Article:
MV3 is another reason to stop using Chrome
In an ideal world, there would be a set of widely accepted and enforceable rules for user privacy and security that browser manufacturers would follow, similar to many countries that have laws that govern safety standards for automobiles. Unfortunately, it is not the case.
Google and other browser makers have far too much time, capital and resources invested in their creations to allow a third party to take control. In addition to this, Google should work with Apple, Microsoft, Mozilla, Opera, Brave, Vivaldi, and any other browser makers with a vested interest in this issue. Again… that’s not going to happen.
The other problem with using a third party is that there is no one with the proper authority to govern such a body. And we all know how slow governments are to implement such change. It’s technology, where change happens in the blink of an eye. If a government got involved, by the time they voted something like this, the need for it would probably have already been alleviated.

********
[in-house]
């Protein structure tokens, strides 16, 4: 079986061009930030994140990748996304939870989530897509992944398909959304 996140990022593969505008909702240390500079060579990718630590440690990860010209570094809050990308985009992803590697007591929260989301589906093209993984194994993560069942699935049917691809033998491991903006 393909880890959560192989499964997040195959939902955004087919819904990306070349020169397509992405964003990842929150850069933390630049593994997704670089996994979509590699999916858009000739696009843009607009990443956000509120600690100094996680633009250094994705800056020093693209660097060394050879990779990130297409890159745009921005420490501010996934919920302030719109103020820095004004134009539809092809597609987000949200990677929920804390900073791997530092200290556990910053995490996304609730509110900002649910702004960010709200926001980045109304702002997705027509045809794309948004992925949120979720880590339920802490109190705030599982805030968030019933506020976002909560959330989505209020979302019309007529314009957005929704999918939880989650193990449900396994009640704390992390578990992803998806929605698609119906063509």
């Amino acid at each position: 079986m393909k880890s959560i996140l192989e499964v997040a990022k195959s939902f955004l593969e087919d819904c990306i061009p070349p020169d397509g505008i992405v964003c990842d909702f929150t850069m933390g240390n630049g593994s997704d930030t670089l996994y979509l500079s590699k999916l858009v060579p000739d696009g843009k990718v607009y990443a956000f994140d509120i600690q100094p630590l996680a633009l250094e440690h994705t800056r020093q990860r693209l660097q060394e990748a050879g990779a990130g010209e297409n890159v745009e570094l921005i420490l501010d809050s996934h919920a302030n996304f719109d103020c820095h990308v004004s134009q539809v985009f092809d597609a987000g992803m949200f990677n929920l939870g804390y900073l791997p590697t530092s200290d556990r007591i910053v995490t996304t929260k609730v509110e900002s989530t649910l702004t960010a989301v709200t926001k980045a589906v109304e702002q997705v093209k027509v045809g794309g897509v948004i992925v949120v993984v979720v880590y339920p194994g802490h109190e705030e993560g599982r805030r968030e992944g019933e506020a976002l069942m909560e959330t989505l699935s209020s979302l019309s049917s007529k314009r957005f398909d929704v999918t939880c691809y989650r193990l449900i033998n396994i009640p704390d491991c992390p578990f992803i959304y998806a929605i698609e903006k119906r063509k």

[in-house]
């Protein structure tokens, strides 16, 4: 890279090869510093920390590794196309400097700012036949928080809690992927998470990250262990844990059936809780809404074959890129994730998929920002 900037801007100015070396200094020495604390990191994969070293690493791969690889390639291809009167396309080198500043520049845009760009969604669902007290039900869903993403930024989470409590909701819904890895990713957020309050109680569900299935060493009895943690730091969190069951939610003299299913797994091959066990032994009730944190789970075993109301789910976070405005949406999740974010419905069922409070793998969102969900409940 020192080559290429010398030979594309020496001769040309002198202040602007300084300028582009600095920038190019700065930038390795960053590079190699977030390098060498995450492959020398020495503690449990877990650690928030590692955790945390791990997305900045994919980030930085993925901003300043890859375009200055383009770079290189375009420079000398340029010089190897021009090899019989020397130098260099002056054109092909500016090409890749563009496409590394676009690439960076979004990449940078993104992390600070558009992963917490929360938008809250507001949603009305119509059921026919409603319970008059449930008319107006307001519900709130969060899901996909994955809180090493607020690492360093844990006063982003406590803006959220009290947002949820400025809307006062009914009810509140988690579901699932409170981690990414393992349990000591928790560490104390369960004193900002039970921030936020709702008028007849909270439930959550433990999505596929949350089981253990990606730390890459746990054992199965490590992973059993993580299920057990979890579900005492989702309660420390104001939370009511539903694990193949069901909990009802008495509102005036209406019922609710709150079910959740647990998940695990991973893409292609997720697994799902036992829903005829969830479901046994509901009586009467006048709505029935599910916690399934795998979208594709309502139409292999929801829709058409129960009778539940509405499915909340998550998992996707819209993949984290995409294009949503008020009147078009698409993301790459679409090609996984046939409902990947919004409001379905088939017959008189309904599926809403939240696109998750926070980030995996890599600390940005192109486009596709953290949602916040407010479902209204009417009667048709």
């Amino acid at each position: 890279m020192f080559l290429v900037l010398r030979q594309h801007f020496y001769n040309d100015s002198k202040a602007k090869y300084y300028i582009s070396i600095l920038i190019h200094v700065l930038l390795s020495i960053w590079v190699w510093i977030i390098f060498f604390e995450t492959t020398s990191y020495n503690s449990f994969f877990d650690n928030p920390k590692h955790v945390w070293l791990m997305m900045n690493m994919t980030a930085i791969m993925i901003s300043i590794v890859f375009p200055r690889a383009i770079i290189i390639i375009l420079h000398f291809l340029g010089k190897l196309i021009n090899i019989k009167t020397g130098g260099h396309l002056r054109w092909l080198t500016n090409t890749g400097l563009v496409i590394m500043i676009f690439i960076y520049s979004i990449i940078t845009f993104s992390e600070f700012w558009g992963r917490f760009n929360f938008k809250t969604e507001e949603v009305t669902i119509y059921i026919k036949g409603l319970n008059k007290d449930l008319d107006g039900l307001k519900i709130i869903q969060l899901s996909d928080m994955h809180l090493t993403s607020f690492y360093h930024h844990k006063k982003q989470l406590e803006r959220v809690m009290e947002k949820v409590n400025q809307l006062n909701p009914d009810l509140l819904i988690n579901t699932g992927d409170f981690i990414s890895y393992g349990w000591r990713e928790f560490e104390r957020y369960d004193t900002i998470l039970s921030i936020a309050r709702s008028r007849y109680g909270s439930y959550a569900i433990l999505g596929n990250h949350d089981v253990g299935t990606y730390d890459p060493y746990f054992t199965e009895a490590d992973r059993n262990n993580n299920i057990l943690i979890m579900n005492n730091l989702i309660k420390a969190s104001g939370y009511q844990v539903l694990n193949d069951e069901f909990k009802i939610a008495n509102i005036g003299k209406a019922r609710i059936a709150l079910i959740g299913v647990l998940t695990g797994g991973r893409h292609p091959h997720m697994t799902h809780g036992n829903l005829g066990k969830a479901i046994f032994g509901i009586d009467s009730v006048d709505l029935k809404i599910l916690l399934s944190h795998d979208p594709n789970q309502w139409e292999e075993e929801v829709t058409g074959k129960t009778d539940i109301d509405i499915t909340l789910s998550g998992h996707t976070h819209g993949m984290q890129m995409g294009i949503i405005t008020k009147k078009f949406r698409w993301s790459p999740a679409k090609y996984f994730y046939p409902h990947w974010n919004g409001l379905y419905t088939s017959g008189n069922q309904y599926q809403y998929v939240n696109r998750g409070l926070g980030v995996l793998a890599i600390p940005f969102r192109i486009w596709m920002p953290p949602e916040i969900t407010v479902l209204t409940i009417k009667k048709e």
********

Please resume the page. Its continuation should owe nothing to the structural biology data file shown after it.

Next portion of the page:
I’m not holding my breath for a third party to take control of this situation, and neither are you.
So what can you do? The solution is simple. Change browser. Migrate to a browser that doesn’t prevent you from using ad blockers or other extensions, which prevent your data from being collected. Switch to a browser that isn’t Chrome-based, like Firefox (for Linux, macOS, or Windows) or Safari (for macOS). Use any Chrome-based browser and you run the risk of losing the ability to install these extensions.
It’s your web browser, your experience, your security and your data. You should have the final say on what can and cannot be added to strengthen the privacy of the app and the data it uses.
Jonathan Mayer, assistant professor of computer science and public affairs at Princeton University, said it best in a quote to EFF:
“A web browser is supposed to act on behalf of the user and respect their interests. Unfortunately, Chrome now has experience as a Google Agent, not as a User Agent. It’s the only major web browser that lacks meaningful privacy protections by default, forces users to link activity to a Google Account, and implements invasive new advertising capabilities. Google’s latest changes will break Chrome’s privacy extensions, despite academic research showing that no changes are necessary. These user-unfriendly decisions are all directly attributable to Google’s surveillance business model and enabled by its dominance of the desktop browser market. »